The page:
Orange-winged Amazon owners need to set aside time each day for one-on-one interaction with their bird. This scheduled activity period helps establish and maintain a healthy bond.

Purchase a cage that is at least 2 feet by 3 feet wide and 3 to 5 feet high with a playpen top. Outfit it with plenty of ropes, ladders, and perches so your bird can exercise while enclosed.

Hand-fed Amazon parrots are often sweet and caring pets, but they are also curious explorers that like chewing. Anything in your house can be seen as a toy and, if left around, may be chewed. Support the bird's natural need to chew by providing a variety of bird-safe toys that may be destroyed.

Training is quite simple if you have a clear idea of the bird's personality. Positive reinforcement works better in general. Avoid scolding and punishment by rewarding good conduct.

Common Health Problems

Bacterial respiratory issues (chlamydiosis or parrot fever), a lethal fungal disease (aspergillosis), and dietary inadequacies all affect Amazons. E. coli, Citrobacter, Staph, and Strep are the most common bacteria that cause problems. Bacteria can be transferred through water, seeds, old food, humid environments, damp cages, or dusty locations.

They may begin feather plucking due to boredom, inadequate nutrition, sexual dissatisfaction, or a lack of frequent bathing. Obesity and hypothyroidism are common among Amazons. A healthy lifestyle that includes daily exercise can help lower the likelihood of developing such ailments.

Diet and Nutrition

In the wild, Amazon parrots eat a wide array of seeds, nuts, fruits, berries, and flora. Orange-winged Amazons thrive on a high-quality pelleted feed as pets. Daily portions of fresh should be added to the pellet meal. A diverse and fresh food can help your bird maintain optimal nutrition.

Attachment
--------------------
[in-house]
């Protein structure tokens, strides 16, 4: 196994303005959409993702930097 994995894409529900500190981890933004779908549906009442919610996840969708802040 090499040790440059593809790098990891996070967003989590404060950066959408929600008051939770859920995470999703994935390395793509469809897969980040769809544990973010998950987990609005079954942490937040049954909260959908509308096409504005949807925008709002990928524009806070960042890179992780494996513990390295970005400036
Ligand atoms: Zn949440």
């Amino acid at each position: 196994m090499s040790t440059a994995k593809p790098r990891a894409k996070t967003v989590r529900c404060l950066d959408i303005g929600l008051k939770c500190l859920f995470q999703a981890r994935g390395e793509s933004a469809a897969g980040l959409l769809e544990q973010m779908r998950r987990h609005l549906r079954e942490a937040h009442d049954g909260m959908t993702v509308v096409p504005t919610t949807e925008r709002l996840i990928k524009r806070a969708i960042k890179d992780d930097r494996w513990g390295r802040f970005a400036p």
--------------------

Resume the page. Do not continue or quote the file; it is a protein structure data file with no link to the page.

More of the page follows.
Feed approximately 1/3 to 1/2 cup of pelleted food and 1/3 to 1/2 cup of fresh fruits and vegetables daily. A raw and varied diet will help ensure that your bird maintains top nutrition.

As with all parrots, avocado, chocolate, rhubarb, coffee beans, and alcohol are toxic to this bird. 


Because Amazon parrots are prone to gaining weight, they must be given space to exercise. This bird needs to spend at least 3 to 4 hours every day outside of its cage. Active time under supervision allows your bird to burn calories and stretch its muscles. Its cerebral stimulation requires time spent training and socializing.

  • Social, affectionate, loyal

  • Intelligent, a great mimic and talker

  • Even-tempered Amazon species

  • Can get loud when it wants to; not recommended for apartment living

  • May have biting, aggressive period during its adolescence; not recommended for families with young children

Where to Adopt or Buy an Orange-Winged Amazon Parrot

Before you decide to adopt this bird, go see it at a nearby breeder. Interact with the birds in their natural habitat to determine if this is the correct decision for you.

Check animal shelters and rescue groups before buying a white-fronted Amazon from a bird store or breeder. A breeder can charge anything from $1,000 and $3,000 for one. Breeders or rescue organizations can be found using online resources:

  • Birds Now
  • Hookbills for Sale
  • Adopt a Pet

If you're buying from a breeder, make sure you interview them, examine their birds' overall health, inspect their living circumstances, and speak with previous buyers. Crammed living quarters, lethargic birds, and breeders that ignore your queries or don't appear to know much about their birds are all signs you should avoid the breeder.